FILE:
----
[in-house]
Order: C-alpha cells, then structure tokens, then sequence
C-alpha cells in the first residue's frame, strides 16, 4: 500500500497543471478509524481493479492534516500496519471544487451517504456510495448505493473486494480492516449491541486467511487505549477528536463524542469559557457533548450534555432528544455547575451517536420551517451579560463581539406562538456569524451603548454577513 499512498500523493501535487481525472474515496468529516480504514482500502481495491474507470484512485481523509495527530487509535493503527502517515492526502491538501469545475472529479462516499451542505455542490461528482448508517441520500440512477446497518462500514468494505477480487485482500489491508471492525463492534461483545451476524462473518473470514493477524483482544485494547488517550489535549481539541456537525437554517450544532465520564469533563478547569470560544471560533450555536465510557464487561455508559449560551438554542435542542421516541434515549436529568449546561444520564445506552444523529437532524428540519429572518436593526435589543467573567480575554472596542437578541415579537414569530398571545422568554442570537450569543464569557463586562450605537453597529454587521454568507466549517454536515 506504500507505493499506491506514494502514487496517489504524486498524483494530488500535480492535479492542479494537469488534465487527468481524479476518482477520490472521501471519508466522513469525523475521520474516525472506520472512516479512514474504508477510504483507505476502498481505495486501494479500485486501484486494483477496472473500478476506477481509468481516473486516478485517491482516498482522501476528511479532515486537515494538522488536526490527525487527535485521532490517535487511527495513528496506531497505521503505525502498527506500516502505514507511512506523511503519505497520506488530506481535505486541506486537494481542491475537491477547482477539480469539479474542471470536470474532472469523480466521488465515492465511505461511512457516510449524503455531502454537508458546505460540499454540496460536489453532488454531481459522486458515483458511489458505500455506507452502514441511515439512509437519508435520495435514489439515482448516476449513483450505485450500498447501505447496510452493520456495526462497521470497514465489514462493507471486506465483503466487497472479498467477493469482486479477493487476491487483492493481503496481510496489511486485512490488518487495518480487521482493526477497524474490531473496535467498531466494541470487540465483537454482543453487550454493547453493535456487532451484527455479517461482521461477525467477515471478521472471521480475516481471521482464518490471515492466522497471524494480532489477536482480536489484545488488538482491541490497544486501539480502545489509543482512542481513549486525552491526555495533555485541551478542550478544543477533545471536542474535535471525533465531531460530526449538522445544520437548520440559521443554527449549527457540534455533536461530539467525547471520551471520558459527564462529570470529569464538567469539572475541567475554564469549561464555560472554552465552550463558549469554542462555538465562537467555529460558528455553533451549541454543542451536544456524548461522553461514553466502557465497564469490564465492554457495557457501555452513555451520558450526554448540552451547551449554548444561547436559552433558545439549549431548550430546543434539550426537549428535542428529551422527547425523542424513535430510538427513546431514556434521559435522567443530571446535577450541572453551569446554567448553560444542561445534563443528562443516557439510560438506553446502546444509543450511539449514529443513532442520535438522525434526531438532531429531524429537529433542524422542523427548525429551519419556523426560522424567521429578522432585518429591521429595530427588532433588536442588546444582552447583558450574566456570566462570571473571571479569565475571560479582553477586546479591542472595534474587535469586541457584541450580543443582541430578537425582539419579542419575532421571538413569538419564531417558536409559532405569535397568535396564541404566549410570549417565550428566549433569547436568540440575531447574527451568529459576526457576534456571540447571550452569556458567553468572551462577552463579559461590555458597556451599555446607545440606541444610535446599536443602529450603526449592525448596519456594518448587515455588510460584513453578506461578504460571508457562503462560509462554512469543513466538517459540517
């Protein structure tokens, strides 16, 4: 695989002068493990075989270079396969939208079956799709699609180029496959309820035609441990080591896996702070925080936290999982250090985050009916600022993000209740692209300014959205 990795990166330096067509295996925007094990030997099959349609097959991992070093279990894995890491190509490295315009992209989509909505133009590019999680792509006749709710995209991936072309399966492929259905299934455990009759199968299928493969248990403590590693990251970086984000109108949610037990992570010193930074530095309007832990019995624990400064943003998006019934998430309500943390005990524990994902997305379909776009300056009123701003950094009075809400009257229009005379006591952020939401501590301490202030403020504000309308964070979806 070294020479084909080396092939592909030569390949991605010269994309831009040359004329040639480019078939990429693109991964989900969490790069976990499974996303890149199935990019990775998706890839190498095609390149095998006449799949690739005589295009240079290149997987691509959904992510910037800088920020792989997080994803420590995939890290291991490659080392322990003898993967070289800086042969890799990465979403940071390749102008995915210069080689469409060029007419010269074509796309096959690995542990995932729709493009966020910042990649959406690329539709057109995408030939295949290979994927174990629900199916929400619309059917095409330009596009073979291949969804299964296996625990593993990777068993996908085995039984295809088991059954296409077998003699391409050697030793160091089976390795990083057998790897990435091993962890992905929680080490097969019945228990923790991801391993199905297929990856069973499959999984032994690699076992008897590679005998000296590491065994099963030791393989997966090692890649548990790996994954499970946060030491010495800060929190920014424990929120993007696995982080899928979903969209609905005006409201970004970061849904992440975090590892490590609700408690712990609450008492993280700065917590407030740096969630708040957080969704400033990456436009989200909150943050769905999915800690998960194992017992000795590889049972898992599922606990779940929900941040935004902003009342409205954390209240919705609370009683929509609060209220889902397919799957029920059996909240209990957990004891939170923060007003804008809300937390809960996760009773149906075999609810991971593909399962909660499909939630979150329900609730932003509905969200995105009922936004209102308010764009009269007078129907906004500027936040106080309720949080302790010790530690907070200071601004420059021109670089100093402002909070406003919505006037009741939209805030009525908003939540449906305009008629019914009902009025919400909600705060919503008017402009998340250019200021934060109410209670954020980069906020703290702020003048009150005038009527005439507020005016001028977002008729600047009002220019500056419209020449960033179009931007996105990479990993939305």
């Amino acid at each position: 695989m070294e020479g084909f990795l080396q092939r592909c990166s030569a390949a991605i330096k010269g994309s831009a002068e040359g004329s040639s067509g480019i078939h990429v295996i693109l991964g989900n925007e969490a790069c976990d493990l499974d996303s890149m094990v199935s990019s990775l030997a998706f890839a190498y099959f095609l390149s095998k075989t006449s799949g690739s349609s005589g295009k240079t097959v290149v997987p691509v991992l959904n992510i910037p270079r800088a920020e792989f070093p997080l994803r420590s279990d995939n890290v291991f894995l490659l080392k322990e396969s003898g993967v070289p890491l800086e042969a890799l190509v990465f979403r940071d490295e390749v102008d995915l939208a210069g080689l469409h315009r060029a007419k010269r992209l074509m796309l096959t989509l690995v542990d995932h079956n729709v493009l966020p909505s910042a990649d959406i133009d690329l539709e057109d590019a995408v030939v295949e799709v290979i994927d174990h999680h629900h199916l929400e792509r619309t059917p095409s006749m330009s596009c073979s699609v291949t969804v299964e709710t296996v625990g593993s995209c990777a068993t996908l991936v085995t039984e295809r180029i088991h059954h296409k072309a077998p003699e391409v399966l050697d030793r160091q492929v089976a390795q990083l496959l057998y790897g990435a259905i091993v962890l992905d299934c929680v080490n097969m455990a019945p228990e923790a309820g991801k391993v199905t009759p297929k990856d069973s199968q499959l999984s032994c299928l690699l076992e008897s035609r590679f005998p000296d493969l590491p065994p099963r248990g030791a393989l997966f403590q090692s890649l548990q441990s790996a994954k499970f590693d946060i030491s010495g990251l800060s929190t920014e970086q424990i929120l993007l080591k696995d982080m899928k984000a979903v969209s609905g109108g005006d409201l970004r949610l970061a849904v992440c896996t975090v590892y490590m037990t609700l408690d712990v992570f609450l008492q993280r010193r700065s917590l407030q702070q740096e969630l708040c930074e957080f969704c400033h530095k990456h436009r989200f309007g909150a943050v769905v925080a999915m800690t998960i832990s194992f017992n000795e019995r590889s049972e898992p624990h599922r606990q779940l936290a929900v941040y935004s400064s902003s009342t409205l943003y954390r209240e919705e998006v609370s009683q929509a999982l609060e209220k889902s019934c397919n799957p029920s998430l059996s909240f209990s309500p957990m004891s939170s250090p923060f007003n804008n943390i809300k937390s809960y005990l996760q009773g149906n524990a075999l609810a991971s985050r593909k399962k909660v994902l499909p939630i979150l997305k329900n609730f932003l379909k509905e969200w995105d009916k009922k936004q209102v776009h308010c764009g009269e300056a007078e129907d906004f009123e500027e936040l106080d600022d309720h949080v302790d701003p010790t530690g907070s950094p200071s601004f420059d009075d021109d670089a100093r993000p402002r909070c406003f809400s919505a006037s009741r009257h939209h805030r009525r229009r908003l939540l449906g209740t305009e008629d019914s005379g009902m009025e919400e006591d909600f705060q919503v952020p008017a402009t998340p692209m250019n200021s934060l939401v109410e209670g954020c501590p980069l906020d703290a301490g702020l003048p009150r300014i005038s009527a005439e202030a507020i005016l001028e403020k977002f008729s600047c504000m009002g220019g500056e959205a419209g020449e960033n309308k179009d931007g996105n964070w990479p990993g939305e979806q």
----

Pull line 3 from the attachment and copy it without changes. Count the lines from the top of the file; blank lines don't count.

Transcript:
C-alpha cells in the first residue's frame, strides 16, 4: 500500500497543471478509524481493479492534516500496519471544487451517504456510495448505493473486494480492516449491541486467511487505549477528536463524542469559557457533548450534555432528544455547575451517536420551517451579560463581539406562538456569524451603548454577513 499512498500523493501535487481525472474515496468529516480504514482500502481495491474507470484512485481523509495527530487509535493503527502517515492526502491538501469545475472529479462516499451542505455542490461528482448508517441520500440512477446497518462500514468494505477480487485482500489491508471492525463492534461483545451476524462473518473470514493477524483482544485494547488517550489535549481539541456537525437554517450544532465520564469533563478547569470560544471560533450555536465510557464487561455508559449560551438554542435542542421516541434515549436529568449546561444520564445506552444523529437532524428540519429572518436593526435589543467573567480575554472596542437578541415579537414569530398571545422568554442570537450569543464569557463586562450605537453597529454587521454568507466549517454536515 506504500507505493499506491506514494502514487496517489504524486498524483494530488500535480492535479492542479494537469488534465487527468481524479476518482477520490472521501471519508466522513469525523475521520474516525472506520472512516479512514474504508477510504483507505476502498481505495486501494479500485486501484486494483477496472473500478476506477481509468481516473486516478485517491482516498482522501476528511479532515486537515494538522488536526490527525487527535485521532490517535487511527495513528496506531497505521503505525502498527506500516502505514507511512506523511503519505497520506488530506481535505486541506486537494481542491475537491477547482477539480469539479474542471470536470474532472469523480466521488465515492465511505461511512457516510449524503455531502454537508458546505460540499454540496460536489453532488454531481459522486458515483458511489458505500455506507452502514441511515439512509437519508435520495435514489439515482448516476449513483450505485450500498447501505447496510452493520456495526462497521470497514465489514462493507471486506465483503466487497472479498467477493469482486479477493487476491487483492493481503496481510496489511486485512490488518487495518480487521482493526477497524474490531473496535467498531466494541470487540465483537454482543453487550454493547453493535456487532451484527455479517461482521461477525467477515471478521472471521480475516481471521482464518490471515492466522497471524494480532489477536482480536489484545488488538482491541490497544486501539480502545489509543482512542481513549486525552491526555495533555485541551478542550478544543477533545471536542474535535471525533465531531460530526449538522445544520437548520440559521443554527449549527457540534455533536461530539467525547471520551471520558459527564462529570470529569464538567469539572475541567475554564469549561464555560472554552465552550463558549469554542462555538465562537467555529460558528455553533451549541454543542451536544456524548461522553461514553466502557465497564469490564465492554457495557457501555452513555451520558450526554448540552451547551449554548444561547436559552433558545439549549431548550430546543434539550426537549428535542428529551422527547425523542424513535430510538427513546431514556434521559435522567443530571446535577450541572453551569446554567448553560444542561445534563443528562443516557439510560438506553446502546444509543450511539449514529443513532442520535438522525434526531438532531429531524429537529433542524422542523427548525429551519419556523426560522424567521429578522432585518429591521429595530427588532433588536442588546444582552447583558450574566456570566462570571473571571479569565475571560479582553477586546479591542472595534474587535469586541457584541450580543443582541430578537425582539419579542419575532421571538413569538419564531417558536409559532405569535397568535396564541404566549410570549417565550428566549433569547436568540440575531447574527451568529459576526457576534456571540447571550452569556458567553468572551462577552463579559461590555458597556451599555446607545440606541444610535446599536443602529450603526449592525448596519456594518448587515455588510460584513453578506461578504460571508457562503462560509462554512469543513466538517459540517